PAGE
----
Drive anywhere in the USA, and the preponderance of Toyotas and Fords on the road will have you thinking that almost all cars sport oval badges. But it’s not so! Some of them are round.
Actually, there is a bit more variety in badge shapes, but the great majority are, in fact, either oval or round. I suspect there may be some good design reason for that — I’m surely no designer — but to me, it seems like a lack of original thinking. Why do badges have to fit into a circle or an oval? Come on, automakers: break the mold.
Now, the badge isn’t necessarily the same as the brand’s logo. Sometimes it is, but often it’s a variant of the logo (like, say, the logo with a CIRCLE around it!). Anyway, here’s the result of my investigation, mostly conducted at the local Big Box Emporium of Cheap Plastic Crap (where, I defiantly acknowledge, I do a fair amount of my nonfood shopping). Images are in random order; all are mine, except the following, which I’ve borrowed from other sources: BMW, Audi, Cadillac, Lexus, Infiniti, Mini.
Toyota: two ovals in an oval. Dull.
VW: as round as round can be.
Volvo: mostly, it’s a circle, but the arrow at 2 o’clock gives it a certain..masculinity?
Suzuki: the courage to have the initial letter, in a dramatic font, standing all by itself, with no border of any kind.
Subaru: The collection of stars is a pretty strange logo which really does need a border to contain them.
Nissan: The horizontal bar breaks the circle a little bit, making it just a little bit more interesting than a logo entirely contained by a circle.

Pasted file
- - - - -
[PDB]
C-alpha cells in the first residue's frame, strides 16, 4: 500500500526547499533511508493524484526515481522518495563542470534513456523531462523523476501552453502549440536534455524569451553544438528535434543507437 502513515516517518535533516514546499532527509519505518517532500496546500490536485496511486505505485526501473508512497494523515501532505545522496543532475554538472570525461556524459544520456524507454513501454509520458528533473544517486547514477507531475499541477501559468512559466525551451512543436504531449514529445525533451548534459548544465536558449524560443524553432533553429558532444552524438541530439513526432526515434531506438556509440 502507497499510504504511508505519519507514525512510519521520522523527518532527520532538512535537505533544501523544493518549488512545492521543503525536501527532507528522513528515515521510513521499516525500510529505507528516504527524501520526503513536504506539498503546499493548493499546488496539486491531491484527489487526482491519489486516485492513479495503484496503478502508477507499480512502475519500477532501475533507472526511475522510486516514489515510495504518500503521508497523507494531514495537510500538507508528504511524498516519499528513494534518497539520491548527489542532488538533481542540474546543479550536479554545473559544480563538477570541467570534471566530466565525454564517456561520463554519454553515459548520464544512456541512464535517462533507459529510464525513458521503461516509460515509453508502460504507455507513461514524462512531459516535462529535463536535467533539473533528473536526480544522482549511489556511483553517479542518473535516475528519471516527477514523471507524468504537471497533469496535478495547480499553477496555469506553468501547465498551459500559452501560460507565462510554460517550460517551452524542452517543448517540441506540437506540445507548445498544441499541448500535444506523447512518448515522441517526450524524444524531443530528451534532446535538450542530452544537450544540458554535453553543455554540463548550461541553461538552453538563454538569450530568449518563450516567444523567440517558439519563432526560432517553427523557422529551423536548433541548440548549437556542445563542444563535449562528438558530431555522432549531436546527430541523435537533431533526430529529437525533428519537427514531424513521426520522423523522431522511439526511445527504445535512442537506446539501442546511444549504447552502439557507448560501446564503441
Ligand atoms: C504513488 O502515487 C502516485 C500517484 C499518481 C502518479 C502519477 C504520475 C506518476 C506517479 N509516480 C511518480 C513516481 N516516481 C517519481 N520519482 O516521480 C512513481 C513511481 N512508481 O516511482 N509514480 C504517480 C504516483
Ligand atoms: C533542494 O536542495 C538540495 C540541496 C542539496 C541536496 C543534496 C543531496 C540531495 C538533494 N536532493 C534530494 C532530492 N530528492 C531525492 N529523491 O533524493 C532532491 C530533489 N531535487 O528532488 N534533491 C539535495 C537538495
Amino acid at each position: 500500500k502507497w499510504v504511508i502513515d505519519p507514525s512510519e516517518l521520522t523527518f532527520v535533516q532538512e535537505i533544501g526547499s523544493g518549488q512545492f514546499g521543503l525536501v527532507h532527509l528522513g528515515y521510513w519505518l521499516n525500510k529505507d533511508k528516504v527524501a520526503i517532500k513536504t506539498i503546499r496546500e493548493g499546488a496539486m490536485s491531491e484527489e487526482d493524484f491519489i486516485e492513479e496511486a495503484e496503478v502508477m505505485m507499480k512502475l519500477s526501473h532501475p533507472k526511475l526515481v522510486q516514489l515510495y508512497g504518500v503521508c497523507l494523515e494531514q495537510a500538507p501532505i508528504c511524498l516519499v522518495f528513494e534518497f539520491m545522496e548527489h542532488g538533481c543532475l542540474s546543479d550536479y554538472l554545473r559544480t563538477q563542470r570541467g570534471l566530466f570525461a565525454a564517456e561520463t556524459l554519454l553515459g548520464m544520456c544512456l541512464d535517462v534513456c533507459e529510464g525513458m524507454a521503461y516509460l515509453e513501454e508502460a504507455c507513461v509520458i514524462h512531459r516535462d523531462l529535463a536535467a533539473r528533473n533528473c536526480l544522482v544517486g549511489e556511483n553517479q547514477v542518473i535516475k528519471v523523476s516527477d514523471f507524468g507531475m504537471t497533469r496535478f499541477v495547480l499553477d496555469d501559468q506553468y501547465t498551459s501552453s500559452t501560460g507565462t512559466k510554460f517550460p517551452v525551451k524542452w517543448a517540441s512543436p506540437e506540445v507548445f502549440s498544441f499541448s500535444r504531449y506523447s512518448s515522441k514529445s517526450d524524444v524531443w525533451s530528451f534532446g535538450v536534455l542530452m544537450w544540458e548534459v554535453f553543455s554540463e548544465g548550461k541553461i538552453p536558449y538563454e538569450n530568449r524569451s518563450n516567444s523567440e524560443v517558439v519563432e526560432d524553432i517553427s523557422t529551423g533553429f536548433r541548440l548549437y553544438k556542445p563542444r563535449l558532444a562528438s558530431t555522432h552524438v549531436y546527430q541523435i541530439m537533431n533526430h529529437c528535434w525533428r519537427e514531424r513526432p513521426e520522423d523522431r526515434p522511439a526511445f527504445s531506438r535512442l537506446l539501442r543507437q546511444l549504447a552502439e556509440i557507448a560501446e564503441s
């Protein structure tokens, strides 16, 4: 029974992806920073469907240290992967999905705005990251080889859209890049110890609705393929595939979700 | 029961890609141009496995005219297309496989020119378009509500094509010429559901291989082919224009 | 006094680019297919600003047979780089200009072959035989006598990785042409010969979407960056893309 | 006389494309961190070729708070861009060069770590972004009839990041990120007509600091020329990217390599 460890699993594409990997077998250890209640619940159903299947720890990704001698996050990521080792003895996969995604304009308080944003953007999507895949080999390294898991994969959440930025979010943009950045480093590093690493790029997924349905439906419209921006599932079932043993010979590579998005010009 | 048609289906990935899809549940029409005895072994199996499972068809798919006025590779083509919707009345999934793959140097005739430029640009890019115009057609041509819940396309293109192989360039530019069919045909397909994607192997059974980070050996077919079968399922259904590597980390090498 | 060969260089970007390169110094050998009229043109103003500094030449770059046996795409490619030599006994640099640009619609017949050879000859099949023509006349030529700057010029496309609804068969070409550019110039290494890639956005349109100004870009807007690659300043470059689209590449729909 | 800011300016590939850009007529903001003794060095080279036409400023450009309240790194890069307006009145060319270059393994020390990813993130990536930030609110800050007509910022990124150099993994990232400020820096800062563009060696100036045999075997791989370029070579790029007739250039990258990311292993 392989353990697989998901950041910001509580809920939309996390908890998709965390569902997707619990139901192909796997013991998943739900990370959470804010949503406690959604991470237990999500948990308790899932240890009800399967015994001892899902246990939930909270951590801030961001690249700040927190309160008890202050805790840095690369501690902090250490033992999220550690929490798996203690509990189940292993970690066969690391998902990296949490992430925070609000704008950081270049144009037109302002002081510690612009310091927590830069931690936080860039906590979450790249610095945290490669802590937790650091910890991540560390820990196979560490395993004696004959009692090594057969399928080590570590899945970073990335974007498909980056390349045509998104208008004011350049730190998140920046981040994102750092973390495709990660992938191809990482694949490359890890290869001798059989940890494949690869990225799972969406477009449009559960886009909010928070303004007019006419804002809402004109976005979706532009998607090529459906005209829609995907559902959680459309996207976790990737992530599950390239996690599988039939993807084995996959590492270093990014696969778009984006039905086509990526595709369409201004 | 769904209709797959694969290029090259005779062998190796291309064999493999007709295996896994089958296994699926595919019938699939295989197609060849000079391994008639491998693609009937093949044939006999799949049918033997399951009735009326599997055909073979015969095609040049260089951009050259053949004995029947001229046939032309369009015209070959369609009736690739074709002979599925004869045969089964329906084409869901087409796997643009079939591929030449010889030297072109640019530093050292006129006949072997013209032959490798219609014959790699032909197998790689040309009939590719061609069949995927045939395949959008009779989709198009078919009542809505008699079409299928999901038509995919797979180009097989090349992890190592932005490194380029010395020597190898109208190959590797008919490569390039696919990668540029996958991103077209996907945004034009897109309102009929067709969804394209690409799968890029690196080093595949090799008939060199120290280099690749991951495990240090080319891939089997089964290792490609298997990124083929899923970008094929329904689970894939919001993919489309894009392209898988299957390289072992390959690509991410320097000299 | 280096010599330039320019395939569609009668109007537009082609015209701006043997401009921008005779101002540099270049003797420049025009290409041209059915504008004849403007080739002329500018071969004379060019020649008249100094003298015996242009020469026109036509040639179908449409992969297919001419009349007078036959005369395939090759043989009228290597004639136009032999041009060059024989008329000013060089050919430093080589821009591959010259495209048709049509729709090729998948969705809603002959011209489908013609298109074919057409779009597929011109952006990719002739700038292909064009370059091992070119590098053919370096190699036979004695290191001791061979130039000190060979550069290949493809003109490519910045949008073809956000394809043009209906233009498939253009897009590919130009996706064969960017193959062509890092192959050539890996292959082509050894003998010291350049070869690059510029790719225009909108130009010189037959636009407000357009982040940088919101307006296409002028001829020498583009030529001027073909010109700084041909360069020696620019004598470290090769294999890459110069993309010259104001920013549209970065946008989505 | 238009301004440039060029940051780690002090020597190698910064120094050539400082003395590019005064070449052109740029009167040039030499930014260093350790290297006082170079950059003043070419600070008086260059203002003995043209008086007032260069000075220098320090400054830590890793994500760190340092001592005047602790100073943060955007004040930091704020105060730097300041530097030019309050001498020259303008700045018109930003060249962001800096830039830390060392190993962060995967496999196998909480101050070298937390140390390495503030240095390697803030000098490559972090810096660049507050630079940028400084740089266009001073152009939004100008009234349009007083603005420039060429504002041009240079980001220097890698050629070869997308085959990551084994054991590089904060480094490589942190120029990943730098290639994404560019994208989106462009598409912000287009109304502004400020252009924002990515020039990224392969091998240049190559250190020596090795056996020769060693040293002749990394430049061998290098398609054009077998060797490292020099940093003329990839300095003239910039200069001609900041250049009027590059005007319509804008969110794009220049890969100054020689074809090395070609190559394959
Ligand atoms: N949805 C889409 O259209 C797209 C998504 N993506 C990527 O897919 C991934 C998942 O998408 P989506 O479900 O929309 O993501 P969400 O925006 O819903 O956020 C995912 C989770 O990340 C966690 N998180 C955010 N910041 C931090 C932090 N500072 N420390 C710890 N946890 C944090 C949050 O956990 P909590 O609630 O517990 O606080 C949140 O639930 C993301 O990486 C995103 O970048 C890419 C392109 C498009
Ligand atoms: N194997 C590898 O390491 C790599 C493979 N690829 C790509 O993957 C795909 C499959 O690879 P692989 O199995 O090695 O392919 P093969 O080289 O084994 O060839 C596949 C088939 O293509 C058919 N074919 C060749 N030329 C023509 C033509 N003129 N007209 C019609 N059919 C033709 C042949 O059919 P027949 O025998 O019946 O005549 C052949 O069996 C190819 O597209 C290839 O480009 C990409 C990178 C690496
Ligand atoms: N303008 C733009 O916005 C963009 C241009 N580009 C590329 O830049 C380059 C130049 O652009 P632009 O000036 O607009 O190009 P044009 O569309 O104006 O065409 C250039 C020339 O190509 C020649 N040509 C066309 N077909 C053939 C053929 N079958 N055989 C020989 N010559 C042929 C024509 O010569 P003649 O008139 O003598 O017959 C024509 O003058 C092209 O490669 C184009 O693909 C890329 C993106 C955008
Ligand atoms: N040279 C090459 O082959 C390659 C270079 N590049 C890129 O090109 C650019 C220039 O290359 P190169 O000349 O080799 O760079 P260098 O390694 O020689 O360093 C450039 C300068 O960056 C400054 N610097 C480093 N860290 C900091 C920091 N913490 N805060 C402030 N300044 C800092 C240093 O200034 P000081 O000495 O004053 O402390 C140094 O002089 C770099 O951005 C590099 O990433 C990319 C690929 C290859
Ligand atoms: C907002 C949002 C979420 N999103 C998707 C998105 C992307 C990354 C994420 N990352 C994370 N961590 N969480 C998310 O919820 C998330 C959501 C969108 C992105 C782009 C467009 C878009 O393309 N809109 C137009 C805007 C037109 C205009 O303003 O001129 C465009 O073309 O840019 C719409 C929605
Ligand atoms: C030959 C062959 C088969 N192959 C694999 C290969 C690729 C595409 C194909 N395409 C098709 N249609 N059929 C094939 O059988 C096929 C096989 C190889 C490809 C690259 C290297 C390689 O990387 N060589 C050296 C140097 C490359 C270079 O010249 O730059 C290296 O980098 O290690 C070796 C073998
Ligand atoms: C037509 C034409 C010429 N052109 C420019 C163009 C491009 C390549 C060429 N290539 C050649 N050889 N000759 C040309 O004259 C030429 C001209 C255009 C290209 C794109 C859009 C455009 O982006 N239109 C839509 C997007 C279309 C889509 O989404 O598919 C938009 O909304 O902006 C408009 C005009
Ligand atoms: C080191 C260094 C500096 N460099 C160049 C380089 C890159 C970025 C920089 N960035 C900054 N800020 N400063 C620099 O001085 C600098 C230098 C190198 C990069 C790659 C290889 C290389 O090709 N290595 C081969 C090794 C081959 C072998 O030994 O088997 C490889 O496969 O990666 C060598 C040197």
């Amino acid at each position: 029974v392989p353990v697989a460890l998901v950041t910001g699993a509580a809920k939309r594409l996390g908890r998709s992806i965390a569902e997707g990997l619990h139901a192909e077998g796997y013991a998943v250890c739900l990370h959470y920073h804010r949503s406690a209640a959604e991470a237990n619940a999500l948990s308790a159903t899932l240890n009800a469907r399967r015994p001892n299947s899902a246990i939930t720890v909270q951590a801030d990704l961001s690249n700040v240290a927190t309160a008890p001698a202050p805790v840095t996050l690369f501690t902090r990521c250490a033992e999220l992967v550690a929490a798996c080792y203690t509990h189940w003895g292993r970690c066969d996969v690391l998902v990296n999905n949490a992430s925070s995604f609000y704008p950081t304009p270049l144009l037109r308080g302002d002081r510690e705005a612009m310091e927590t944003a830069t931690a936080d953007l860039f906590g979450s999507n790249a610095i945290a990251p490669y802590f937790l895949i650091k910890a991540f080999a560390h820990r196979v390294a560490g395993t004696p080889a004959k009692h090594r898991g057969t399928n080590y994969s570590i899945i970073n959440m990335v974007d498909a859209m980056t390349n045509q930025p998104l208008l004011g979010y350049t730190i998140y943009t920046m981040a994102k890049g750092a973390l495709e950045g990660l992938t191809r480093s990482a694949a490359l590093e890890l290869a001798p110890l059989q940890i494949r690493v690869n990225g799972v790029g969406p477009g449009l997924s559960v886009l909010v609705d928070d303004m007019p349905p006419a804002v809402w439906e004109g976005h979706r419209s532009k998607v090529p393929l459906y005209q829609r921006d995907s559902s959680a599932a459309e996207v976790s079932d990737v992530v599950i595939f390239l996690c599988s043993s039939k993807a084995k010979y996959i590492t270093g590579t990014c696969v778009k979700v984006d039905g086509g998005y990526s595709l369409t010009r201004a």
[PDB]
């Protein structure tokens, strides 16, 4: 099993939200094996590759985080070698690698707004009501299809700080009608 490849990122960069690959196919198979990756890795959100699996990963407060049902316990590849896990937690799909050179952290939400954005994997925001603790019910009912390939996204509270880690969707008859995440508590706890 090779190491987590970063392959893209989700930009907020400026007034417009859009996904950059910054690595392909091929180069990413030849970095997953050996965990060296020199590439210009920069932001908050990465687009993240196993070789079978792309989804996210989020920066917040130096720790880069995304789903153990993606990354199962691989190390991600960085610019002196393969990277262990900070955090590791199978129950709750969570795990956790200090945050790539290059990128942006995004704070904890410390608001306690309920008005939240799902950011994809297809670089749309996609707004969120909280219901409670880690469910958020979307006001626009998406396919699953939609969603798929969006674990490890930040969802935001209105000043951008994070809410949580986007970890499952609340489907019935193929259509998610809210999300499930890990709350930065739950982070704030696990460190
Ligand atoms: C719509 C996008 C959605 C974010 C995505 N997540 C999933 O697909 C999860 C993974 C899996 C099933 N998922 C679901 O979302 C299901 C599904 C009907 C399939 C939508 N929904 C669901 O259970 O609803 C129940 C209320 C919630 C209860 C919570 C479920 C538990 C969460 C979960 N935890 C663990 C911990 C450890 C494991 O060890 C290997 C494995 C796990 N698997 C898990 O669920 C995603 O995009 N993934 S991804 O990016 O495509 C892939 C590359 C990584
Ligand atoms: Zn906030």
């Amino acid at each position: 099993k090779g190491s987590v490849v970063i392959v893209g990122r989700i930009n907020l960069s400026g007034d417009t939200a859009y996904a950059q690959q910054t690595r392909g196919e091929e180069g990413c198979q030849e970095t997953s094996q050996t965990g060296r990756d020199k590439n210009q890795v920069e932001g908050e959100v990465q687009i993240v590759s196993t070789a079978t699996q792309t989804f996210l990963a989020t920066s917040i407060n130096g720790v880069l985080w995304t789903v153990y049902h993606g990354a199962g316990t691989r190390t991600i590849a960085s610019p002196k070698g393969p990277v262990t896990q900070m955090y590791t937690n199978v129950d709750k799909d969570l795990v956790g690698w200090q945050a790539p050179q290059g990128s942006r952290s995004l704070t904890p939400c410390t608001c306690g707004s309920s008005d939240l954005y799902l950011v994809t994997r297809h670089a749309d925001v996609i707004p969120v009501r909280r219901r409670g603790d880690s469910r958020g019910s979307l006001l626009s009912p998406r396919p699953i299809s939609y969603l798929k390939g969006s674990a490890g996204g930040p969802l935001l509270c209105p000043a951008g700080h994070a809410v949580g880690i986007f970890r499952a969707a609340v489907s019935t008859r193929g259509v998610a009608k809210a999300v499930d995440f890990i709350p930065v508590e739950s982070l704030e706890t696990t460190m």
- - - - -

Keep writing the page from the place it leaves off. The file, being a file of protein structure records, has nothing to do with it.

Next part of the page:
Mitsubishi: some of this conglomerate’s companies go by the name “Three Diamonds.” Doesn’t need no stinkin’ circle, does it?
Mini: a circle with wings. Right. Circles have wings. Little boxy cars can fly.
Mercury: a boring round badge for a boring brand with no sharp edges.
Mercedes: yeah, it’s round, but it’s different. The circle doesn’t encircle a symbol or logo: the circle is an integral part of the symbol. For this reason, we call it classy, not dull.
Mazda: the border isn’t quite round or oval: it’s kind of squashed. And it’s really a part of the design, as in Mercedes’s badge. So we’ll give it a B.
Lexus: an L (or is it a nose?) inside an oval. Boring.
Kia: a name in an oval. Kind of dull. Could the logotype stand by itself, with no border?
In comparison to KIA, Jeep’s all-typography badge seems to work fine without a border. And each letter is affixed separately.
Infiniti: basically an oval. Who took the first piece of pie?
Hyundai: an H in an oval. How do you say “boring” in Korean?
Honda: another H in a border; this one a rounded, vague trapezoid. The border still makes me snooze.
GMC: the big, masculine letters closely spaced have good design integrity, don’t need a border to hang together.
Ford: the ultimate oval logo. Since it’s probably the oldest badge on the road, we’ll give it a pass. Heck, they might have invented the oval badge!
Dodge badge: the big bad ram (um, it’s really just a sheep) in a shield-shaped border. OK, it’s not round. And I like the pretty baaa-lamb.
Chrysler: those are some big wings you put around that round badge there, Grandma.
Chevrolet: The logo is plenty intact and self-supporting, needs no border to set it off. It’s a cross, but it’s so different from the “usual” cross that probably few people associate it with Christianity.
Cadillac: GM is always tweaking the Caddy badge. At its heart, it’s a heraldic shield. The current iteration, however, is flanked by a garland that damn near encircles it, and then the whole thing is placed on a circle, thereby making it solidly dull.
Buick: I think those heraldic shields could stand on their own, without a round border. See also: Cadillac.
BMW: the logo itself is round; there’s no round border encircling it. Works for me.
Audi: it may be made of circles, but it’s definitely not a logo within a circle. Pretty much one of a kind.
My takeaway is the obvious one: Don’t let the design ideas of your competition steer your designs. Think outside the oval.